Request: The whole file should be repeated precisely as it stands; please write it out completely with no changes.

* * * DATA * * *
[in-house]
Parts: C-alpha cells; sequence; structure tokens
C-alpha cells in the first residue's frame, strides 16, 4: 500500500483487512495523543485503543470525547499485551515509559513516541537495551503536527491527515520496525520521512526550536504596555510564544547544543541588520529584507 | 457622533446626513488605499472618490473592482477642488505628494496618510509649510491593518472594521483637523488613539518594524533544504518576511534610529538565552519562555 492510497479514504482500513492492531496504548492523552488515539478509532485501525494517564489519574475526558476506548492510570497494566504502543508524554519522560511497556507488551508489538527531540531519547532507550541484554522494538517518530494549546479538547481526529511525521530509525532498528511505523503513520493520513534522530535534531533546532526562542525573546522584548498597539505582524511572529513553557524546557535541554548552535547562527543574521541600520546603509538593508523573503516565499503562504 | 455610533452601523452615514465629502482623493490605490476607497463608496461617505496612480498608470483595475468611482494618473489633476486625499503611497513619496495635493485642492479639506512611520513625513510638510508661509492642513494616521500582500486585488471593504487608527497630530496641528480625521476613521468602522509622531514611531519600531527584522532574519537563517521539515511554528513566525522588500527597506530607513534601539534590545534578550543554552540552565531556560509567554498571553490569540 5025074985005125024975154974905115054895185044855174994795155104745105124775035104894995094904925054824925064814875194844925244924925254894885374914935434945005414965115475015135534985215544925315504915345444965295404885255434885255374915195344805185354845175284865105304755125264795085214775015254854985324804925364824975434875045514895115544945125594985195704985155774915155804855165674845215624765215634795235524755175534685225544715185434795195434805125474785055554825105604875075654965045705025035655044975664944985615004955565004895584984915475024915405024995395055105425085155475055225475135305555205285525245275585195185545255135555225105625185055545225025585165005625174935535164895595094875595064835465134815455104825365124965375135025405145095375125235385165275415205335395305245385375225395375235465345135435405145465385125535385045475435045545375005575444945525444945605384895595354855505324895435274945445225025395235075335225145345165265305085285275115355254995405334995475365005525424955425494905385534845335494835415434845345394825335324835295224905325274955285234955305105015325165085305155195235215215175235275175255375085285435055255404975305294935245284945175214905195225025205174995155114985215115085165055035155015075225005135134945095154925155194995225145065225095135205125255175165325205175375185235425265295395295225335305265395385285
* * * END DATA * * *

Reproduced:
[in-house]
Parts: C-alpha cells; sequence; structure tokens
C-alpha cells in the first residue's frame, strides 16, 4: 500500500483487512495523543485503543470525547499485551515509559513516541537495551503536527491527515520496525520521512526550536504596555510564544547544543541588520529584507 | 457622533446626513488605499472618490473592482477642488505628494496618510509649510491593518472594521483637523488613539518594524533544504518576511534610529538565552519562555 492510497479514504482500513492492531496504548492523552488515539478509532485501525494517564489519574475526558476506548492510570497494566504502543508524554519522560511497556507488551508489538527531540531519547532507550541484554522494538517518530494549546479538547481526529511525521530509525532498528511505523503513520493520513534522530535534531533546532526562542525573546522584548498597539505582524511572529513553557524546557535541554548552535547562527543574521541600520546603509538593508523573503516565499503562504 | 455610533452601523452615514465629502482623493490605490476607497463608496461617505496612480498608470483595475468611482494618473489633476486625499503611497513619496495635493485642492479639506512611520513625513510638510508661509492642513494616521500582500486585488471593504487608527497630530496641528480625521476613521468602522509622531514611531519600531527584522532574519537563517521539515511554528513566525522588500527597506530607513534601539534590545534578550543554552540552565531556560509567554498571553490569540 5025074985005125024975154974905115054895185044855174994795155104745105124775035104894995094904925054824925064814875194844925244924925254894885374914935434945005414965115475015135534985215544925315504915345444965295404885255434885255374915195344805185354845175284865105304755125264795085214775015254854985324804925364824975434875045514895115544945125594985195704985155774915155804855165674845215624765215634795235524755175534685225544715185434795195434805125474785055554825105604875075654965045705025035655044975664944985615004955565004895584984915475024915405024995395055105425085155475055225475135305555205285525245275585195185545255135555225105625185055545225025585165005625174935535164895595094875595064835465134815455104825365124965375135025405145095375125235385165275415205335395305245385375225395375235465345135435405145465385125535385045475435045545375005575444945525444945605384895595354855505324895435274945445225025395235075335225145345165265305085285275115355254995405334995475365005525424955425494905385534845335494835415434845345394825335324835295224905325274955285234955305105015325165085305155195235215215175235275175255375085285435055255404975305294935245284945175214905195225025205174995155114985215115085165055035155015075225005135134945095154925155194995225145065225095135205125255175165325205175375185235425265295395295225335305265395385285